Commands can be sent over the TCP socket either as a single char, or as a long command name plus the value(s) space separated on one ‘\n’ terminated line. See PROTOCOL. Since most of the Hamlib operations have a set and a get method, an upper case letter will be used for set methods whereas the corresponding lower case letter refers to the get method. Each operation also has a long name; prepend a backslash, ‘\’, to send a long command name. Example (Perl): “print $socket "\\dump_caps\n";” to see what the radio's backend can do (Note: In Perl and many other languages a ‘\’ will need to be escaped with a preceding ‘\’ so that even though two backslash characters appear in the code, only one will be passed to rigctld. This is a possible bug, beware!). Note: The backend for the radio to be controlled, or the radio itself may not support some commands. In that case, the operation will fail with a Hamlib error message. Here is a summary of the supported commands (In the case of set commands the quoted italicized string is replaced by the value in the description. In the case of get commands the quoted italicized string is the key name of the value returned.): F, set_freq 'Frequency' Set 'Frequency', in Hz. Frequency may be a floating point or integer value. f, get_freq Get 'Frequency', in Hz. Returns an integer value. M, set_mode 'Mode' 'Passband' Set 'Mode' and 'Passband'. Mode is a token: ‘USB’, ‘LSB’, ‘CW’, ‘CWR’, ‘RTTY’, ‘RTTYR’, ‘AM’, ‘FM’, ‘WFM’, ‘AMS’, ‘PKTLSB’, ‘PKTUSB’, ‘PKTFM’, ‘ECSSUSB’, ‘ECSSLSB’, ‘FA’, ‘SAM’, ‘SAL’, ‘SAH’, ‘DSB’. Passband is in Hz as an integer, or ‘0’ for the radio backend default. Note: Passing a ‘?’ (query) as the first argument instead of a Mode token will return a space separated list of radio backend supported Modes. Use this to determine the supported Modes of a given radio backend. m, get_mode Get 'Mode' and 'Passband'. Returns Mode as a token and Passband in Hz as in set_mode above. V, set_vfo 'VFO' Set 'VFO'. VFO is a token: ‘VFOA’, ‘VFOB’, ‘VFOC’, ‘currVFO’, ‘VFO’, ‘MEM’, ‘Main’, ‘Sub’, ‘TX’, ‘RX’. In VFO mode (see --vfo option above) only a single VFO parameter is required: $ rigctl -m 229 -r /dev/rig -o Rig command: V VFO: VFOB Rig command: v, get_vfo Get current 'VFO'. Returns VFO as a token as in set_vfo above. J, set_rit 'RIT' Set 'RIT'. RIT is in Hz and can be + or -. A value of ‘0’ resets RIT (Receiver Incremental Tuning) to match the VFO frequency. Note: RIT needs to be explicitly activated or deactivated with the set_func command. This allows setting the RIT offset independently of its activation and allows RIT to remain active while setting the offset to ‘0’. j, get_rit Get 'RIT' in Hz. Returned value is an integer. Z, set_xit 'XIT' Set 'XIT'. XIT is in Hz and can be + or -. A value of ‘0’ resets XIT (Transmitter Incremental Tuning) to match the VFO frequency. Note: XIT needs to be explicitly activated or deactivated with the set_func command. This allows setting the XIT offset independently of its activation and allows XIT to remain active while setting the offset to ‘0’. z, get_xit Get 'XIT' in Hz. Returned value is an integer. T, set_ptt 'PTT' Set 'PTT'. PTT is a value: ‘0’ (RX), ‘1’ (TX), ‘2’ (TX mic), or ‘3’ (TX data). t, get_ptt Get 'PTT' status. Returns PTT as a value in set_ptt above. S, set_split_vfo 'Split' 'TX VFO' Set 'Split' mode. Split is either ‘0’ = Normal or ‘1’ = Split. Set 'TX VFO'. TX VFO is a token: ‘VFOA’, ‘VFOB’, ‘VFOC’, ‘currVFO’, ‘VFO’, ‘MEM’, ‘Main’, ‘Sub’, ‘TX’, ‘RX’. s, get_split_vfo Get 'Split' mode. Split is either ‘0’ = Normal or ‘1’ = Split. Get 'TX VFO'. TX VFO is a token as in set_split_vfo above. I, set_split_freq 'Tx Frequency' Set 'TX Frequency', in Hz. Frequency may be a floating point or integer value. i, get_split_freq Get 'TX Frequency', in Hz. Returns an integer value. X, set_split_mode 'TX Mode' 'TX Passband' Set 'TX Mode' and 'TX Passband'. TX Mode is a token: ‘USB’, ‘LSB’, ‘CW’, ‘CWR’, ‘RTTY’, ‘RTTYR’, ‘AM’, ‘FM’, ‘WFM’, ‘AMS’, ‘PKTLSB’, ‘PKTUSB’, ‘PKTFM’, ‘ECSSUSB’, ‘ECSSLSB’, ‘FA’, ‘SAM’, ‘SAL’, ‘SAH’, ‘DSB’. TX Passband is in Hz as an integer, or ‘0’ for the radio backend default. Note: Passing a ‘?’ (query) as the first argument instead of a TX Mode token will return a space separated list of radio backend supported TX Modes. Use this to determine the supported TX Modes of a given radio backend. x, get_split_mode Get 'TX Mode' and 'TX Passband'. Returns TX Mode as a token and TX Passband in Hz as in set_split_mode above. Y, set_ant 'Antenna' Set 'Antenna' number (‘0’, ‘1’, ‘2’, ...). y, get_ant Get 'Antenna' number (‘0’, ‘1’, ‘2’, ...). b, send_morse 'Morse' Send 'Morse' symbols. 0x8b, get_dcd Get 'DCD' (squelch) status: ‘0’ (Closed) or ‘1’ (Open). R, set_rptr_shift 'Rptr Shift' Set 'Rptr Shift'. Rptr Shift is one of: ‘+’, ‘-’, or something else for ‘None’. r, get_rptr_shift Get 'Rptr Shift'. Returns ‘+’, ‘-’, or ‘None’. O, set_rptr_offs 'Rptr Offset' Set 'Rptr Offset', in Hz. o, get_rptr_offs Get 'Rptr Offset', in Hz. C, set_ctcss_tone 'CTCSS Tone' Set 'CTCSS Tone', in tenths of Hz. c, get_ctcss_tone Get 'CTCSS Tone', in tenths of Hz. D, set_dcs_code 'DCS Code' Set 'DCS Code'. d, get_dcs_code Get 'DCS Code'. 0x90, set_ctcss_sql 'CTCSS Sql' Set 'CTCSS Sql' tone, in tenths of Hz. 0x91, get_ctcss_sql Get 'CTCSS Sql' tone, in tenths of Hz. 0x92, set_dcs_sql 'DCS Sql' Set 'DCS Sql' code. 0x93, get_dcs_sql Get 'DCS Sql' code. N, set_ts 'Tuning Step' Set 'Tuning Step', in Hz. n, get_ts Get 'Tuning Step', in Hz. U, set_func 'Func' 'Func Status' Set 'Func' and 'Func Status'. Func is a token: ‘FAGC’, ‘NB’, ‘COMP’, ‘VOX’, ‘TONE’, ‘TSQL’, ‘SBKIN’, ‘FBKIN’, ‘ANF’, ‘NR’, ‘AIP’, ‘APF’, ‘MON’, ‘MN’, ‘RF’, ‘ARO’, ‘LOCK’, ‘MUTE’, ‘VSC’, ‘REV’, ‘SQL’, ‘ABM’, ‘BC’, ‘MBC’, ‘RIT’, ‘AFC’, ‘SATMODE’, ‘SCOPE’, ‘RESUME’, ‘TBURST’, ‘TUNER’, ‘XIT’. Func Status is a non null value for “activate” or “de-activate” otherwise, much as TRUE/FALSE definitions in the C language (true is non-zero and false is zero, ‘0’). Note: Passing a ‘?’ (query) as the first argument instead of a Func token will return a space separated list of radio backend supported set function tokens. Use this to determine the supported functions of a given radio backend. u, get_func 'Func' Get 'Func Status'. Returns Func Status as a non null value for the Func token given as in set_func above. Note: Passing a ‘?’ (query) as the first argument instead of a Func token will return a space separated list of radio backend supported get function tokens. Use this to determine the supported functions of a given radio backend. L, set_level 'Level' 'Level Value' Set 'Level' and 'Level Value'. Level is a token: ‘PREAMP’, ‘ATT’, ‘VOX’, ‘AF’, ‘RF’, ‘SQL’, ‘IF’, ‘APF’, ‘NR’, ‘PBT_IN’, ‘PBT_OUT’, ‘CWPITCH’, ‘RFPOWER’, ‘MICGAIN’, ‘KEYSPD’, ‘NOTCHF’, ‘COMP’, ‘AGC’, ‘BKINDL’, ‘BAL’, ‘METER’, ‘VOXGAIN’, ‘ANTIVOX’, ‘SLOPE_LOW’, ‘SLOPE_HIGH’, ‘RAWSTR’, ‘SWR’, ‘ALC’, ‘STRENGTH’. The Level Value can be a float or an integer value. For the AGC token the value is one of ‘0’ = OFF, ‘1’ = SUPERFAST, ‘2’ = FAST, ‘3’ = SLOW, ‘4’ = USER, ‘5’ = MEDIUM, ‘6’ = AUTO. Note: Passing a ‘?’ (query) as the first argument instead of a Level token will return a space separated list of radio backend supported set level tokens. Use this to determine the supported levels of a given radio backend. l, get_level 'Level' Get 'Level Value'. Returns Level Value as a float or integer for the Level token given as in set_level above. Note: Passing a ‘?’ (query) as the first argument instead of a Level token will return a space separated list of radio backend supported get level tokens. Use this to determine the supported levels of a given radio backend. P, set_parm 'Parm' 'Parm Value' Set 'Parm' and 'Parm Value'. Parm is a token: ‘ANN’, ‘APO’, ‘BACKLIGHT’, ‘BEEP’, ‘TIME’, ‘BAT’, ‘KEYLIGHT’. Note: Passing a ‘?’ (query) as the first argument instead of a Parm token will return a space separated list of radio backend supported set parameter tokens. Use this to determine the supported parameters of a given radio backend. p, get_parm 'Parm' Get 'Parm Value'. Returns Parm Value as a float or integer for the Parm token given as in set_parm above. Note: Passing a ‘?’ (query) as the first argument instead of a Parm token will return a space separated list of radio backend supported get parameter tokens. Use this to determine the supported parameters of a given radio backend. B, set_bank 'Bank' Set 'Bank'. Sets the current memory bank number. E, set_mem 'Memory#' Set 'Memory#' channel number. e, get_mem Get 'Memory#' channel number. G, vfo_op 'Mem/VFO Op' Perform a 'Mem/VFO Op'. Mem/VFO Operation is a token: ‘CPY’, ‘XCHG’, ‘FROM_VFO’, ‘TO_VFO’, ‘MCL’, ‘UP’, ‘DOWN’, ‘BAND_UP’, ‘BAND_DOWN’, ‘LEFT’, ‘RIGHT’, ‘TUNE’, ‘TOGGLE’. Note: Passing a ‘?’ (query) as the first argument instead of a Mem/VFO Op token will return a space separated list of radio backend supported Set Mem/VFO Op tokens. Use this to determine the supported Mem/VFO Ops of a given radio backend. g, scan 'Scan Fct' 'Scan Channel' Perform a 'Scan Fct' on a 'Scan Channel'. Scan Function is a token: ‘STOP’, ‘MEM’, ‘SLCT’, ‘PRIO’, ‘PROG’, ‘DELTA’, ‘VFO’, ‘PLT’. Scan Channel is an integer (maybe?). Note: Passing a ‘?’ (query) as the first argument instead of a Scan Fct token will return a space separated list of radio backend supported Scan Function tokens. Use this to determine the supported Scan Functions of a given radio backend. H, set_channel 'Channel' Set memory 'Channel' data. Not implemented yet. h, get_channel Get memory 'Channel' data. Not implemented yet. A, set_trn 'Transceive' Set 'Transceive' mode. Transcieve is a token: ‘OFF’, ‘RIG’, ‘POLL’. Transceive is a mechanism for radios to report events without a specific call for information. Note: Passing a ‘?’ (query) as the first argument instead of a Transceive token will return a space separated list of radio backend supported Transceive mode tokens. Use this to determine the supported Transceive modes of a given radio backend. a, get_trn Get 'Transceive' mode. Transceive mode (reporting event) as in set_trn above. *, reset 'Reset' Perform rig 'Reset'. Reset is a value: ‘0’ = None, ‘1’ = Software reset, ‘2’ = VFO reset, ‘4’ = Memory Clear reset, ‘8’ = Master reset. Since these values are defined as a bitmask in include/hamlib/rig.h, it should be possible to AND these values together to do multiple resets at once, if the backend supports it or supports a reset action via rig control at all. 0x87, set_powerstat 'Power Status' Set 'Power Status'. Power Status is a value: ‘0’ = Power Off, ‘1’ = Power On, ‘2’ = Power Standby. 0x88, get_powerstat Get 'Power Status' as in set_powerstat above. 0x89, send_dtmf 'Digits' Set DTMF 'Digits'. 0x8a, recv_dtmf Get DTMF 'Digits'. _, get_info Get misc information about the rig (no VFO in 'VFO mode' or value is passed). 1, dump_caps Not a real rig remote command, it just dumps capabilities, i.e. what the backend knows about this model, and what it can do. TODO: Ensure this is in a consistent format so it can be read into a hash, dictionary, etc. Bug reports requested. Note: This command will produce many lines of output so be very careful if using a fixed length array! For example, running this command against the Dummy backend results in over 5kB of text output. VFO parameter not used in 'VFO mode'. 2, power2mW 'Power [0.0..1.0]' 'Frequency' 'Mode' Returns 'Power mW'. Converts a Power value in a range of 0.0...1.0 to the real transmit power in milli- Watts (integer). 'Frequency' and 'Mode' also need to be provided as output power may vary according to these values. VFO parameter is not used in VFO mode. 4, mW2power 'Power mW' 'Frequency' 'Mode' Returns 'Power [0.0..1.0]'. Converts the real transmit power in milli-Watts (integer) to a Power value in a range of 0.0 ... 1.0. 'Frequency' and 'Mode' also need to be provided as output power may vary according to these values. VFO parameter is not used in VFO mode. chk_vfo Returns “CHKVFO 1\n” (single line only) if rigctld was invoked with the -o/--vfo option and “CHKVFO 0\n” if not. When in VFO mode the client will need to pass 'VFO' as the first parameter to set or get commands. VFO is one of the strings defined in set_vfo above.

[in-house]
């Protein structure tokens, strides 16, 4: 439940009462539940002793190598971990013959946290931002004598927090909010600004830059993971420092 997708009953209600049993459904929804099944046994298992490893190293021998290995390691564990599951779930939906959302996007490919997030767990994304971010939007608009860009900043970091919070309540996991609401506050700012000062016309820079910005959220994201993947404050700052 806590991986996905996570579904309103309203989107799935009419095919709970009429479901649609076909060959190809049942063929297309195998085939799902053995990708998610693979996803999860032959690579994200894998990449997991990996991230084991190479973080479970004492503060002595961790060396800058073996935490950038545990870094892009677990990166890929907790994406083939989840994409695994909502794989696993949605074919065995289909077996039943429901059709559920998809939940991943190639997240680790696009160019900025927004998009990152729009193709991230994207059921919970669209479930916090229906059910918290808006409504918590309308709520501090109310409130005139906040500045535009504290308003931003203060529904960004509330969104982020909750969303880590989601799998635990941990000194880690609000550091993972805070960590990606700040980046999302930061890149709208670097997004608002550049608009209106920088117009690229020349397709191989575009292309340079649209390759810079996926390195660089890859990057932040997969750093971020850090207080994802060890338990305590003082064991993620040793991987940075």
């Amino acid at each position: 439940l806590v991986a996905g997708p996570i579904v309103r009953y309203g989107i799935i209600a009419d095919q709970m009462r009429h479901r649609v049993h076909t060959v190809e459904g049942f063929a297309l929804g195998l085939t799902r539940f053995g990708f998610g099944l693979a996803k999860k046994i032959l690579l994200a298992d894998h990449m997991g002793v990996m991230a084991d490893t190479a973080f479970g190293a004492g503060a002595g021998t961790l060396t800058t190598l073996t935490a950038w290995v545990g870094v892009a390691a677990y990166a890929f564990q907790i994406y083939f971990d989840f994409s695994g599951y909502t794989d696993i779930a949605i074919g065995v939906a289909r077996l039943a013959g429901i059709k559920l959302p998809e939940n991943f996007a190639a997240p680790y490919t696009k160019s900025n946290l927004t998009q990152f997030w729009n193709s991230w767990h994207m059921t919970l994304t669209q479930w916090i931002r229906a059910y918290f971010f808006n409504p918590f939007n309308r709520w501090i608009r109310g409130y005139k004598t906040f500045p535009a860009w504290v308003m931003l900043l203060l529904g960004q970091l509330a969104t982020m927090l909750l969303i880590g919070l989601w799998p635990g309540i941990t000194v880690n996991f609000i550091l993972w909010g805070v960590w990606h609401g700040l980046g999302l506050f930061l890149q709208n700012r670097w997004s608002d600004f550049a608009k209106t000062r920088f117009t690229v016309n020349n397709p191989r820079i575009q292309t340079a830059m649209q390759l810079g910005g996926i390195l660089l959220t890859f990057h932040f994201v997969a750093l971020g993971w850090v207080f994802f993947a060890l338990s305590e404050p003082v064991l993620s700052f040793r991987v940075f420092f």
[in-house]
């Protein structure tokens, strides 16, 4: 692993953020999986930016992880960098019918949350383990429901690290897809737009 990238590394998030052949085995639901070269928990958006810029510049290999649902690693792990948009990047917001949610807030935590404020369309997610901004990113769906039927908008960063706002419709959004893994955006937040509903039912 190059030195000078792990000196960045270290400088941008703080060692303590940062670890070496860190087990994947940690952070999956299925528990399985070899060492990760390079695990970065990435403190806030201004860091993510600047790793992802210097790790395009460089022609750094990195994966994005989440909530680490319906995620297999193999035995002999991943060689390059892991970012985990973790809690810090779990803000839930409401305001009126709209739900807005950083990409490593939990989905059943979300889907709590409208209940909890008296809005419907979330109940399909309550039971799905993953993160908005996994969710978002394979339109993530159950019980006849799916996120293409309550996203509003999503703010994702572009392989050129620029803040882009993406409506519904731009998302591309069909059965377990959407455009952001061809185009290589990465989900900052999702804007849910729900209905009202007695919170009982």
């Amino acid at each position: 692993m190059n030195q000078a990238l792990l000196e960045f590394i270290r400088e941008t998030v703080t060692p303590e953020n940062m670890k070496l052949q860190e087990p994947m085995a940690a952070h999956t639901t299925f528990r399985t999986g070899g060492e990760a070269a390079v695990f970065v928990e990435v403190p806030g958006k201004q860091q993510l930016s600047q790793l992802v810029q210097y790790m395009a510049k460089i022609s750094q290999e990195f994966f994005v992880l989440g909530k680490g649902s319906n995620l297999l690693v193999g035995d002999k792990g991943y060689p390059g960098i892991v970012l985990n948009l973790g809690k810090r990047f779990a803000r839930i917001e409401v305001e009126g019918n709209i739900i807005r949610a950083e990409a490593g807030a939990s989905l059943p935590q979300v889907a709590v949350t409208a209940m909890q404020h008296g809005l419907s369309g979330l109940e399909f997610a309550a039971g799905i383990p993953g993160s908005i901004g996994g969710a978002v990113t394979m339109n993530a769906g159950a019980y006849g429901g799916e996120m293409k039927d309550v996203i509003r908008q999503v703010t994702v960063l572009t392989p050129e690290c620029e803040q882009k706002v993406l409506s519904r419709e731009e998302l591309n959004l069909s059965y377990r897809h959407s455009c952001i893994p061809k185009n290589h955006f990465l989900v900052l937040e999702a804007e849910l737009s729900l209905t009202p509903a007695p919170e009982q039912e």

There are two protocols in use by rigctld, the Default Protocol and the Extended Response Protocol. The Default Protocol is intended primarily for the communication between Hamlib library functions and rigctld (“NET rigctl”, available using radio model ‘2’). The Extended Response Protocol is intended to be used with scripts or other programs interacting directly with rigctld as consistent feedback is provided. Default Protocol The Default Protocol is intentionally simple. Commands are entered on a single line with any needed values. In practice, reliable results are obtained by terminating each command string with a newline character, ‘\n’. Example set frequency and mode commands (Perl code): print $socket "F 14250000\n"; print $socket "\\set_mode LSB 2400\n"; # escape leading '\' A one line response will be sent as a reply to set commands, “RPRT x\n” where x is the Hamlib error code with ‘0’ indicating success of the command. Responses from rigctld get commands are text values and match the same tokens used in the set commands. Each value is returned on its own line. On error the string “RPRT x\n” is returned where x is the Hamlib error code. Example get frequency (Perl code): print $socket "f\n"; "14250000\n" Most get functions return one to three values. A notable exception is the dump_caps command which returns many lines of key:value pairs. This protocol is primarily used by the “NET rigctl” (rigctl model 2) backend which allows applications already written for Hamlib's C API to take advantage of rigctld without the need of rewriting application code. An application's user can select rotator model 2 (“NET rigctl”) and then set rig_pathname to “localhost:4532” or other network host:port (set by the -T/-t options, respectively, above). Extended Response Protocol The Extended Response protocol adds several rules to the strings returned by rigctld and adds a rule for the command syntax. 1. The command received by rigctld is echoed with its long command name followed by the value(s) (if any) received from the client terminated by the specified response separator as the first record of the response. 2. The last record of each block is the string “RPRT x\n” where x is the numeric return value of the Hamlib backend function that was called by the command. 3. Any records consisting of data values returned by the radio backend are prepended by a string immediately followed by a colon then a space and then the value terminated by the response separator. e.g. “Frequency: 14250000\n” when the command was prepended by ‘+’. 4. All commands received will be acknowledged by rigctld with records from rules 1 and 2. Records from rule 3 are only returned when data values must be returned to the client. An example response to a set_mode command sent from the shell prompt (note the prepended ‘+’): $ echo "+M USB 2400" | nc -w 1 localhost 4532 set_mode: USB 2400 RPRT 0 In this case the long command name and values are returned on the first line and the second line contains the end of block marker and the numeric radio backend return value indicating success. An example response to a get_mode query: $ echo "+\get_mode" | nc -w 1 localhost 4532 get_mode: Mode: USB Passband: 2400 RPRT 0 Note: The ‘\’ is still required for the long command name even with the ERP character. In this case, as no value is passed to rigctld, the first line consists only of the long command name. The final line shows that the command was processed successfully by the radio backend. Invoking the Extended Response Protocol requires prepending a command with a punctuation character. As shown in the examples above, prepending a ‘+’ character to the command results in the responses being separated by a newline character (‘\n’). Any other punctuation character recognized by the C ispunct() function except ‘\’, ‘?’, or ‘_’ will cause that character to become the response separator and the entire response will be on one line. Separator character summary: ‘+’ Each record of the response is appended with a newline (‘\n’). ‘;’, ‘|’, or, ‘,’ Each record of the response is appended by the given character resulting in entire response on one line. These are common record separators for text representations of spreadsheet data, etc. ‘?’ Reserved for help in rigctl. ‘_’ Reserved for get_info short command ‘#’ Reserved for comments when reading a command file script. Note: Other punctuation characters have not been tested! Use at your own risk. For example, invoking a get_mode query with a leading ‘;’ returns: get_mode:;Mode: USB;Passband: 2400;RPRT 0 Or, using the pipe character ‘|’ returns: get_mode:|Mode: USB|Passband: 2400|RPRT 0 And a set_mode command prepended with a ‘|’ returns: set_mode: USB 2400|RPRT 0 Such a format will allow reading a response as a single event using a preferred response separator. Other punctuation characters have not been tested! The following commands have been tested with the Extended Response protocol and the included testctld.pl Perl script: set_freq, get_freq, set_split_freq, get_split_freq, set_mode, get_mode, set_split_mode, get_split_mode, set_vfo, get_vfo, set_split_vfo, get_split_vfo, set_rit, get_rit, set_xit, get_xit, set_ptt, get_ptt, power2mW, mW2power, dump_caps.